By B.N. Frank
Over the past few years, there have been serious problems reported about Google Fiber installation. In 2019, the company agreed to pay Louisville, KY $3.84M to remove the company’s fiber and infrastructure as well as repair and repave city roads. We can only hope that other communities will have more desirable results.
From Fierce Telecom:
Google pushes fiber in San Antonio, Atlanta, Des Moines, Austin
Google Fiber has been alternately loud and quiet about its ambitions to provide high-speed, fiber-optic broadband in the United States. But the company seems to be enthused about its work currently. According to a Google Fiber website, it is working in a number of cities to roll out its service. Those cities include Atlanta, Georgia; West Des Moines, Iowa; Charlotte, N.C.; Austin, Texas; and Salt Lake City, Utah, to name a few.
This week, the company said customers in many parts of its San Antonio service area can now sign up for 2 Gig service, offering up to 2,000 Mbps download and up to 1,000 Mbps upload for $100 a month, with no annual contracts, no data caps, with installation and equipment included.
Google first began offering its internet service in San Antonio four years ago. Now, it’s expanding it and says, “We expect 2021 to be the biggest build year since we started constructing our network in San Antonio.”
In regard to Atlanta, the Google team wrote, “Over seven years ago, we started serving our first customers in Atlanta. Since then, we’ve been growing our service area — though slower than some (including us!) would have liked. Lately, we’ve been making progress on finding ways to connect more Atlantans to fast, reliable internet.”
In Atlanta it has focused on bringing service to dense, multi-family apartments. To do this, it used a different kind of build than in other Google Fiber cities, leasing unused fiber from third parties who specialize in multi-family communities. Now, it’s bringing construction crews to build out its network in other kinds of neighborhoods in the city.
Google is working closely with city governments and non-profit organizations in all the locations of its fiber deployments.
Conflict in Des Moines
In mid-2020 Google announced it was working in partnership with the city of West Des Moines. The city is building a conduit network, and Google will be its inaugural tenant. But other providers can also work with the city to use the conduit and provide fiber services.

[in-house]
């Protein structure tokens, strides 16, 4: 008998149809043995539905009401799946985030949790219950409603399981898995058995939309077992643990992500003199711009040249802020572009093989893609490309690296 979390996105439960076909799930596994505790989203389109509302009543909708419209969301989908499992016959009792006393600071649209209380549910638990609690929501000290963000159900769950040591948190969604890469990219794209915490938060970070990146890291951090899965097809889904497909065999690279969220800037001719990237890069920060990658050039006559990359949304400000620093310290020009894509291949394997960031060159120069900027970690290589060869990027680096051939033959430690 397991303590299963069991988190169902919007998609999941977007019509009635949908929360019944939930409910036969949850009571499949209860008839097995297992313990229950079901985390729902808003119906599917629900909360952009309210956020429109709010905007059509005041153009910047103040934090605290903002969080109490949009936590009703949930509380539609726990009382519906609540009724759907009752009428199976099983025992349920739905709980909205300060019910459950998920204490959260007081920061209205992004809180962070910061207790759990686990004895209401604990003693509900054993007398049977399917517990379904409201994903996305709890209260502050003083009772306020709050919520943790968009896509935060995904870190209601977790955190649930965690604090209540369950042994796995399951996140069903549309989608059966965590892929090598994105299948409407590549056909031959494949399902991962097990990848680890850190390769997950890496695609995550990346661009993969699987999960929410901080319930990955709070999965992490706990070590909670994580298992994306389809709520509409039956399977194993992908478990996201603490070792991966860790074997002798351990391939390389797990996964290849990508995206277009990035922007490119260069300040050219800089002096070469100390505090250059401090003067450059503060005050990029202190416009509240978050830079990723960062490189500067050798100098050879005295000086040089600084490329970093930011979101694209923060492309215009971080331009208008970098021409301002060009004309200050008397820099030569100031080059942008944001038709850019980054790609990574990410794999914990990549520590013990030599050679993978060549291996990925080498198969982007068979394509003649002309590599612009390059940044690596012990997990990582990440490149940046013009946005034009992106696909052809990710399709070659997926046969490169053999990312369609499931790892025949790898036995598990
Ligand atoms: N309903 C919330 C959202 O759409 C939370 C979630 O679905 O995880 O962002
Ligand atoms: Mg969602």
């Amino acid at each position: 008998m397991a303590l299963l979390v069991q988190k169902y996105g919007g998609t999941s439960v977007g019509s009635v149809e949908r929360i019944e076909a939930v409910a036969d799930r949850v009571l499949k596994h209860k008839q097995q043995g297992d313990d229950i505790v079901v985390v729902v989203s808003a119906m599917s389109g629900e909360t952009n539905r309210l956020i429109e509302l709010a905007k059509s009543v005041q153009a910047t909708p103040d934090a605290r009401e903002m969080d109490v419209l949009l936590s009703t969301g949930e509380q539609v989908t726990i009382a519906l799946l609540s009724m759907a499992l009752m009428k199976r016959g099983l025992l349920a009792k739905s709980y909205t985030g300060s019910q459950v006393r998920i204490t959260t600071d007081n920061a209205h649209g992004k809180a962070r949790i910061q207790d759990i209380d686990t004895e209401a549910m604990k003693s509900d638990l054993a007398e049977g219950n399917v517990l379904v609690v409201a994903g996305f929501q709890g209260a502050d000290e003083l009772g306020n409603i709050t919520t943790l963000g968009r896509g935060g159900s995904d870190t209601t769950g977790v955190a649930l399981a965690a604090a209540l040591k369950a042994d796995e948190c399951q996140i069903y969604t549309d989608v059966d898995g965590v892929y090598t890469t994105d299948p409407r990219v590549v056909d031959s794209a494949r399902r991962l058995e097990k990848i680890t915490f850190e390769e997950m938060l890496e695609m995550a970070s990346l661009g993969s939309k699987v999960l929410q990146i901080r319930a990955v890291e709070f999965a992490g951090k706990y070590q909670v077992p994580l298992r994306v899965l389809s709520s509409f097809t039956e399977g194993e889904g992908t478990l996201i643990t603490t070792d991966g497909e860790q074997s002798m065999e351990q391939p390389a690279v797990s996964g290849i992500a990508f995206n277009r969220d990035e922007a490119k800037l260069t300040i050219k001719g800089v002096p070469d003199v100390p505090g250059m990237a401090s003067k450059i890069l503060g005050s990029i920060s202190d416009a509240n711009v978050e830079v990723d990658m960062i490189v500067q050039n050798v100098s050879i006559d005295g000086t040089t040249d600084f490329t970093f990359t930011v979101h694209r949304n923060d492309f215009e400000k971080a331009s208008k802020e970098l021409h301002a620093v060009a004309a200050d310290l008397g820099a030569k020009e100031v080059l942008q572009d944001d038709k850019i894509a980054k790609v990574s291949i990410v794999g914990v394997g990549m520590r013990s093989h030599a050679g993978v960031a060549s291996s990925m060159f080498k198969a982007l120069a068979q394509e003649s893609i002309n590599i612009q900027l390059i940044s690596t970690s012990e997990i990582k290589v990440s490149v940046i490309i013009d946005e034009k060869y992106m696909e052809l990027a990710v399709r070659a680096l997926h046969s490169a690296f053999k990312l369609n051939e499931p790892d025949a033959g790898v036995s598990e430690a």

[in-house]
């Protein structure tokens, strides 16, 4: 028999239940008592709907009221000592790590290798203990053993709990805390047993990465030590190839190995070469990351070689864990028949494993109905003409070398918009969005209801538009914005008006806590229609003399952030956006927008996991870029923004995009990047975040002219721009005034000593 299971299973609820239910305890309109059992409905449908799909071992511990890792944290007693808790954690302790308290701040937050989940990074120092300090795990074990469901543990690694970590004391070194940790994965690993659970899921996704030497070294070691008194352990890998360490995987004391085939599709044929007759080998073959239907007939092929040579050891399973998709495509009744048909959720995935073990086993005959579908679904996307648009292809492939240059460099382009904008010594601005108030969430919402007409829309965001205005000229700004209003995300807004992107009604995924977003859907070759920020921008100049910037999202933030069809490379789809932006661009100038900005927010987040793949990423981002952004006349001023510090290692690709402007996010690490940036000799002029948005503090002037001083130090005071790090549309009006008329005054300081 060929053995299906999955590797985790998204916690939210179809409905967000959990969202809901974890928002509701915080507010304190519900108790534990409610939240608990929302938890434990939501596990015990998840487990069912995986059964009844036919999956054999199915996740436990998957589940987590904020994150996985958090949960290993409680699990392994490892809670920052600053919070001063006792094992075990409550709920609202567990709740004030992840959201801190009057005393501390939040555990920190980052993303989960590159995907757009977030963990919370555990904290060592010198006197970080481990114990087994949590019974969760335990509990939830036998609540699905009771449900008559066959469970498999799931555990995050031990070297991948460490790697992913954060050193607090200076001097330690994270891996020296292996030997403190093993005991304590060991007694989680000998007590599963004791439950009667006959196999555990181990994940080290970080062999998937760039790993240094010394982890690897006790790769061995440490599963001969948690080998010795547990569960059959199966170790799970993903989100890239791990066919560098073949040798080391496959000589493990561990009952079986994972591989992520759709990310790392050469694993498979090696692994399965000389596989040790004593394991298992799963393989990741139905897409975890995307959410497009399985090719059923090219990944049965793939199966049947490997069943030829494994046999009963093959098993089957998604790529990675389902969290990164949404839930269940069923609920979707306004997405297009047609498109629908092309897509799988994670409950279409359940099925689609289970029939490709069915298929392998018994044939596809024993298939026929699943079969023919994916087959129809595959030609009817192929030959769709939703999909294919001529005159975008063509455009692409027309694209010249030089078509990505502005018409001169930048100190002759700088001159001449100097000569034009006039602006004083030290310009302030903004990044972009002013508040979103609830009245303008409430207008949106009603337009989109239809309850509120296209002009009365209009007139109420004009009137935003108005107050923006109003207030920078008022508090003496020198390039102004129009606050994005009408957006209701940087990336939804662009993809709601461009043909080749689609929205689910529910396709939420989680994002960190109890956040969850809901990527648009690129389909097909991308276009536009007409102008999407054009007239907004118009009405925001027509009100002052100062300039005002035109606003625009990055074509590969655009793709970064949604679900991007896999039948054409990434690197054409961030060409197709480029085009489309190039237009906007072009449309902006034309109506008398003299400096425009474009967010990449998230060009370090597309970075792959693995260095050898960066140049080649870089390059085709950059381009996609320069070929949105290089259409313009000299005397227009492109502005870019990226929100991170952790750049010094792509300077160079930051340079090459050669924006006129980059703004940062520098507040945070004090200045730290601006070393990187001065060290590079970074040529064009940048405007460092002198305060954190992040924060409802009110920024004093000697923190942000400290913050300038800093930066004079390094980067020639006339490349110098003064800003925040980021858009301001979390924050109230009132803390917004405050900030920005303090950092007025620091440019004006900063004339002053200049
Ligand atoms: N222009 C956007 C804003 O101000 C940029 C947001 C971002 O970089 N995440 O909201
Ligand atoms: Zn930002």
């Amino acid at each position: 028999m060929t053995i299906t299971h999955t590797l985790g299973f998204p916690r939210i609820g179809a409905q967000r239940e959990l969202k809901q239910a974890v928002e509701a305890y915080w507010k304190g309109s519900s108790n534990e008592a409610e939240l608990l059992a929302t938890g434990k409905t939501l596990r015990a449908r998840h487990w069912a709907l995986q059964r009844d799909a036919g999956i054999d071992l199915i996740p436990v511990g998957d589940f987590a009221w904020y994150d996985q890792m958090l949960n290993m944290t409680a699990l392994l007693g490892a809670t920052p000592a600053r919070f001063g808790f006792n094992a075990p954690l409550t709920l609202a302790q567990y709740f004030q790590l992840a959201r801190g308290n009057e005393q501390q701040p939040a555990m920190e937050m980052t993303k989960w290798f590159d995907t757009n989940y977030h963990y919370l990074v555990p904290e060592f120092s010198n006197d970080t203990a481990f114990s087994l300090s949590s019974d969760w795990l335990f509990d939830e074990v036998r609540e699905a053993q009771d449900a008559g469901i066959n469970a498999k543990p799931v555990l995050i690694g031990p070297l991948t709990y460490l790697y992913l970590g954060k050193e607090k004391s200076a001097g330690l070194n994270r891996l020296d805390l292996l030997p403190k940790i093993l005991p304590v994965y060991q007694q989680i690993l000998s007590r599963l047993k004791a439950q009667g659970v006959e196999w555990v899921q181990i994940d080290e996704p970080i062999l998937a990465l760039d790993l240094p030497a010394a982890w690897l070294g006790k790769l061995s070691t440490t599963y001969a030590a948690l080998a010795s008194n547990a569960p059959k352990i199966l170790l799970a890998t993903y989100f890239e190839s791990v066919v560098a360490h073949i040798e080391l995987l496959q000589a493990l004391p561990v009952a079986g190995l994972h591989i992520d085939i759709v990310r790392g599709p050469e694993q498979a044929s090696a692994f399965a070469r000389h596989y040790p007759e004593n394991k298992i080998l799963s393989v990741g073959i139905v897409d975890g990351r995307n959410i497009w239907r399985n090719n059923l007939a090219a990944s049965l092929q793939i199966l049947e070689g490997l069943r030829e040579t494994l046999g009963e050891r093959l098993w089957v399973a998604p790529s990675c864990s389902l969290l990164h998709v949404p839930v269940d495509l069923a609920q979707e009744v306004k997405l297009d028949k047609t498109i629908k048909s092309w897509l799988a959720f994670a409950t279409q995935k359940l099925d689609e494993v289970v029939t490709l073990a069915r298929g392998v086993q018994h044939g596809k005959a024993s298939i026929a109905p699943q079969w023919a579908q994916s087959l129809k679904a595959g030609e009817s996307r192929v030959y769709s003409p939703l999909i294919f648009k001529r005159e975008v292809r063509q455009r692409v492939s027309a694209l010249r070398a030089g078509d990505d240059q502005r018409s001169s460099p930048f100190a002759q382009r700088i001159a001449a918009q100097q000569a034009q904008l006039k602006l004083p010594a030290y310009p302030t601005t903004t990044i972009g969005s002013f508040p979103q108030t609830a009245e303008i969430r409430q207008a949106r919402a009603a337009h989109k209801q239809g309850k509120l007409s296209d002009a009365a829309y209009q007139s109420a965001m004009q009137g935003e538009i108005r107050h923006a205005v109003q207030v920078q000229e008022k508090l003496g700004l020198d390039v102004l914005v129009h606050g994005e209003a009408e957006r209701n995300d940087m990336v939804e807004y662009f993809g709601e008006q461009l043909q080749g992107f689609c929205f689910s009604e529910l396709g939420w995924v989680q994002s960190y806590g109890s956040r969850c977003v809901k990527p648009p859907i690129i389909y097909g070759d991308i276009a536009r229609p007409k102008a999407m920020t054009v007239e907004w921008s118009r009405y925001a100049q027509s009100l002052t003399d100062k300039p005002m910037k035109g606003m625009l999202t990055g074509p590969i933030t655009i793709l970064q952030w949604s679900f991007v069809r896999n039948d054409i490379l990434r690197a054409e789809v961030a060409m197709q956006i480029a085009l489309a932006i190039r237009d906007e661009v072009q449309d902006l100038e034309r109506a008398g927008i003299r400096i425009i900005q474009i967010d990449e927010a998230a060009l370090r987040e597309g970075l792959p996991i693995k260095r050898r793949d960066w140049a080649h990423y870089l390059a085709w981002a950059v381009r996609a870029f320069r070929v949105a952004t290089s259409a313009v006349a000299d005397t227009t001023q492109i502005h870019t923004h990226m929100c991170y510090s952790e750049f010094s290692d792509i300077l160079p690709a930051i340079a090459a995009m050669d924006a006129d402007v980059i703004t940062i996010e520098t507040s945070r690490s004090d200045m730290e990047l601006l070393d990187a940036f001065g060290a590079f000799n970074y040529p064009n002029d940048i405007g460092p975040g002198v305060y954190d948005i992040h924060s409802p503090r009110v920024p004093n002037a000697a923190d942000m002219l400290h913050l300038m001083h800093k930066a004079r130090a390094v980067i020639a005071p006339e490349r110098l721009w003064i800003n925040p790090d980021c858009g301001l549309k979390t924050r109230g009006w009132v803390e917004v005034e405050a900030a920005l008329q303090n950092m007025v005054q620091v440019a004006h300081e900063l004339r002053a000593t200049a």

However, in late 2020 MCC Iowa, which is a subsidiary of Mediacom Communications, filed a lawsuit against the City of West Des Moines, alleging the city improperly used taxpayer-based financing bonds that were intended for urban blight and poverty projects to instead build a $50 million city-wide conduit network that would benefit Google Fiber.
The city and Google clapped back that Mediacom simply didn’t want any new competition in its Des Moines service area.
The latest news report on the lawsuit indicates the parties are pursuing settlement negotiations to avoid a trial, which is scheduled for April 18, 2022.
Google must feel pretty confident about those negotiations because it posted a blog in late September, saying it’s beginning to place Google Fiber in West Des Moines’s conduit network. “Once we’ve completed the first segment, customers in some areas of the northeast corner of the city will be able to sign up for 1 Gig or 2 Gig internet service,” wrote Google.
Roger Timmerman, the executive director of Utah Telecommunication Open Infrastructure Agency (UTOPIA) Fiber, which deploys municipal fiber networks, has said that incumbent telecommunication providers don’t like municipal broadband projects because they introduce new competition.
However, in the case of Google, Timmerman said some cities have given more favorable terms to Google than they’ve offered to other companies. He doesn’t think it’s fair for taxpayer dollars to favor Google with what amounts to a subsidy while not providing other companies, such as UTOPIA Fiber, with the same deal. “It should be done on a neutral basis,” he said.
Activist Post reports regularly about unsafe technology. For more information, visit our archives.
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